Hispanic Student Success: Factors Influencing the Persistence and Transfer Decisions of Latino Community College Students Enrolled in Developmental Education

Abstract

This study examined the impact of a set of theoretically-derived predictor variables on the persistence and transfer of Hispanic community college students. Early models of student persistence have been validated primarily among 4-year college students. While the constructs have been well-established, the relationships of those relevant factors remain unexamined among community college transfer students, and specifically, among Hispanic students enrolled in developmental coursework and planning to transfer from a community college to a 4-year institution. Logistic regression analysis was used to test the hypothesized conceptual framework on an existing set of quantitative persistence data drawn from a national sample of Hispanic students.

This is a preview of subscription content, log in to check access.

Fig. 1

Notes

  1. 1.

    Unweighted sample sizes are rounded to the nearest ten, per IES Data Security guidelines.

References

  1. Adelman, C. (1999). Answers in the tool box: Academic intensity, attendance patterns, and bachelor’s degree attainment. Washington, DC: National Center for Education Statistics.

    Google Scholar 

  2. Adelman, C. (2006). The toolbox revisited: Paths to degree completion from high school through college. Washington, DC: U.S. Department of Education, 2006.

    Google Scholar 

  3. Aizenman, N. C. (2008, February 12). U.S. Latino population projected to soar. Washingtonpost.com (p. A03). Retrieved on February 2, 2009, from http://www.washingtonpost.com/wp-dyn/content/article/2008/02/11/AR2008021101294.html.

  4. Alexander, B. C., García, V., González, L., Grimes, G., & O’Brien, D. (2007). Barriers in the transfer process for Hispanic and Hispanic immigrant students. Journal of Hispanic Higher Education, 6(2), 174–184.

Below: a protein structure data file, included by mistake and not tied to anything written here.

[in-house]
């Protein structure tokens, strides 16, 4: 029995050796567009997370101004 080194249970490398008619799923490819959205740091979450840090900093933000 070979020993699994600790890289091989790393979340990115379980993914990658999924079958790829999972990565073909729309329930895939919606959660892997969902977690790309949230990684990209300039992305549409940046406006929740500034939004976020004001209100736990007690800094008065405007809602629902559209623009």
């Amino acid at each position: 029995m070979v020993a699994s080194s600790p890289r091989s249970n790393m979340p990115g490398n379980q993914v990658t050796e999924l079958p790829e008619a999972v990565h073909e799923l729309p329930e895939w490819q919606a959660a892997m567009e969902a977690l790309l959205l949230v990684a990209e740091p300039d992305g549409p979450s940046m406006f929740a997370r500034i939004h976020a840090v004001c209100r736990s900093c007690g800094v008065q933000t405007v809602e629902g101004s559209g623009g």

Article  Google Scholar 

  5. Arbona, C., & Nora, A. (2007). Predicting college attainment of Hispanic students: Individual, institutional, and environmental factors. The Review of Higher Education, 30(3), 247–270.

    Article  Google Scholar 

  6. Attewell, P., Lavin, D., Domina, T., & Levey, T. (2006). New evidence on college remediation. The Journal of Higher Education, 77(5), 886–924.

    Article  Google Scholar 

  7. Bailey, T., & Weininger, E. B. (2002). Performance, graduation, and transfer of immigrants and natives in City University of New York community colleges. Educational Evaluation and Policy Analysis, 24(4), 359–377.

    Article  Google Scholar 

  8. Berger, J. B. (2000). Optimizing capital, social reproduction, and undergraduate persistence: A sociological perspective. In J. M. Braxton (Ed.), Reworking the student departure puzzle (pp. 95–126). Nashville, TN: Vanderbilt University Press.

    Google Scholar 

  9. Bettinger, E., & Long, B. T. (2005). Remediation at the community college: Student participation and outcomes. New Directions for Community Colleges, 129, 17–26.

    Article  Google Scholar 

  10. Bourdieu, P. (1973). Cultural reproduction and social reproduction. In R. Brown (Ed.), Knowledge, education, and cultural change (pp. 71–112). London: Travistock.

    Google Scholar 

  11. Burley, H., Butner, B., & Cejda, B. (2001). Dropout and stopout patterns among developmental education students in Texas community colleges. Community College Journal of Research and Practice, 25, 767–782.

    Article  Google Scholar 

  12. Cabrera, A. F., & Nora, A. (1994). College students’ perceptions of prejudice and discrimination and their feelings of alienation: A construct validation approach. The Review of Education/Pedagogy/Cultural Studies, 16(3–4), 387–409.

    Google Scholar 

  13. Cabrera, A. F., Nora, A., & Castaneda, M. B. (1993). College persistence: Structural equation modeling test of an integrated model of student retention. Journal of Higher Education, 64(2), 123–137.

    Article  Google Scholar 

  14. Cabrera, A. F., Stampen, J. O., & Hansen, W. L. (1990). Exploring the effects of ability to pay on persistence in college. Review of Higher Education, 13(3), 303–336.